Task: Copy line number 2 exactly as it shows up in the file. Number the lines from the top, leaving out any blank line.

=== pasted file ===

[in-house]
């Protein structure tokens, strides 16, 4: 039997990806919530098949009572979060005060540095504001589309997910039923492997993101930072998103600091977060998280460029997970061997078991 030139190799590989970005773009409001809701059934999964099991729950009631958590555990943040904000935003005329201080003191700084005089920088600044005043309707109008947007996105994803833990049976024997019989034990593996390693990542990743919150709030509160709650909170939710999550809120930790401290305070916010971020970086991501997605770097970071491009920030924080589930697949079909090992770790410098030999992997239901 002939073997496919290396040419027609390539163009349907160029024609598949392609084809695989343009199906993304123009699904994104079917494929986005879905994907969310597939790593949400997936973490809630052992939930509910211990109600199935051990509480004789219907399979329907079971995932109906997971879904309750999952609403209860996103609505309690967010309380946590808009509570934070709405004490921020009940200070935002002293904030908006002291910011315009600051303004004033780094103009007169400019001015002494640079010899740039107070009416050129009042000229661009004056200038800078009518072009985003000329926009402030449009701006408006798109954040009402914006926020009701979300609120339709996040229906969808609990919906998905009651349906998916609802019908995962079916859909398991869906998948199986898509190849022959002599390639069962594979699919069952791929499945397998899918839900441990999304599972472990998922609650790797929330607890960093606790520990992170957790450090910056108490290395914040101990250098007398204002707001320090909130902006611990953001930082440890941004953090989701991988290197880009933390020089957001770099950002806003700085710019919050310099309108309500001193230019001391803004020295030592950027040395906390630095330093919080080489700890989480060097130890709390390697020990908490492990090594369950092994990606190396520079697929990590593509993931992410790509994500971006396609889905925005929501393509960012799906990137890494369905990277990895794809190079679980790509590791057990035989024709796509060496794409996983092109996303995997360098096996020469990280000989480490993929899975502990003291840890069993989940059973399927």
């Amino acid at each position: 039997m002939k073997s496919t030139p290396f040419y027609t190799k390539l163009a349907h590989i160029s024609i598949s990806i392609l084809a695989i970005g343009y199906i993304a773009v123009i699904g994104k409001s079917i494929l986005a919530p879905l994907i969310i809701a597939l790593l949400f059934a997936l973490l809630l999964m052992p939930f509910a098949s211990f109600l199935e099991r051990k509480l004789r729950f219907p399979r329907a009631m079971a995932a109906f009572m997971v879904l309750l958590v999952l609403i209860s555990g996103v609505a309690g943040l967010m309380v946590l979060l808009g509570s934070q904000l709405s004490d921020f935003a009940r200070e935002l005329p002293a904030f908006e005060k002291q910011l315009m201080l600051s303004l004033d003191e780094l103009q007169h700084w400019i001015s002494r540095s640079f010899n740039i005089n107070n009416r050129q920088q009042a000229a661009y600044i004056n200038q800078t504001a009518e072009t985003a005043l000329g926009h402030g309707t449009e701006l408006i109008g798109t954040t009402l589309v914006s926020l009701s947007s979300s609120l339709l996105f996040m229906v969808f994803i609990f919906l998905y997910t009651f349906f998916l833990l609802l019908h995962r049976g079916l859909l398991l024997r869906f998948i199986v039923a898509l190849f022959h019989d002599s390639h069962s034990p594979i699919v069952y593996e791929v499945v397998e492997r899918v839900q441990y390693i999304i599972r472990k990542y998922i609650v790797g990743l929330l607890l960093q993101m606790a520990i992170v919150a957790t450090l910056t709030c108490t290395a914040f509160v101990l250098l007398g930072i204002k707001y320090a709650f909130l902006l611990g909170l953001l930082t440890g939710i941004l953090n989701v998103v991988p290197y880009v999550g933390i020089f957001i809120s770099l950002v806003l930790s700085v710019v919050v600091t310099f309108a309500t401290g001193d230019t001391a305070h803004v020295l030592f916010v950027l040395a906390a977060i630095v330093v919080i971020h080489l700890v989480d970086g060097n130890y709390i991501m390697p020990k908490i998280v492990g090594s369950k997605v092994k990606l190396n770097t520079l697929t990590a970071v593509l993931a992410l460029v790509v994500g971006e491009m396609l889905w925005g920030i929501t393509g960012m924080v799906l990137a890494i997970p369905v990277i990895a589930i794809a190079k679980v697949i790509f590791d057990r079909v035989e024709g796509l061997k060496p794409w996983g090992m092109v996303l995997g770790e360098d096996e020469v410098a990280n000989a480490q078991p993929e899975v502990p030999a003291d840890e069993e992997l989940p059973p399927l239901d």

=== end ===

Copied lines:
């Protein structure tokens, strides 16, 4: 039997990806919530098949009572979060005060540095504001589309997910039923492997993101930072998103600091977060998280460029997970061997078991 030139190799590989970005773009409001809701059934999964099991729950009631958590555990943040904000935003005329201080003191700084005089920088600044005043309707109008947007996105994803833990049976024997019989034990593996390693990542990743919150709030509160709650909170939710999550809120930790401290305070916010971020970086991501997605770097970071491009920030924080589930697949079909090992770790410098030999992997239901 002939073997496919290396040419027609390539163009349907160029024609598949392609084809695989343009199906993304123009699904994104079917494929986005879905994907969310597939790593949400997936973490809630052992939930509910211990109600199935051990509480004789219907399979329907079971995932109906997971879904309750999952609403209860996103609505309690967010309380946590808009509570934070709405004490921020009940200070935002002293904030908006002291910011315009600051303004004033780094103009007169400019001015002494640079010899740039107070009416050129009042000229661009004056200038800078009518072009985003000329926009402030449009701006408006798109954040009402914006926020009701979300609120339709996040229906969808609990919906998905009651349906998916609802019908995962079916859909398991869906998948199986898509190849022959002599390639069962594979699919069952791929499945397998899918839900441990999304599972472990998922609650790797929330607890960093606790520990992170957790450090910056108490290395914040101990250098007398204002707001320090909130902006611990953001930082440890941004953090989701991988290197880009933390020089957001770099950002806003700085710019919050310099309108309500001193230019001391803004020295030592950027040395906390630095330093919080080489700890989480060097130890709390390697020990908490492990090594369950092994990606190396520079697929990590593509993931992410790509994500971006396609889905925005929501393509960012799906990137890494369905990277990895794809190079679980790509590791057990035989024709796509060496794409996983092109996303995997360098096996020469990280000989480490993929899975502990003291840890069993989940059973399927």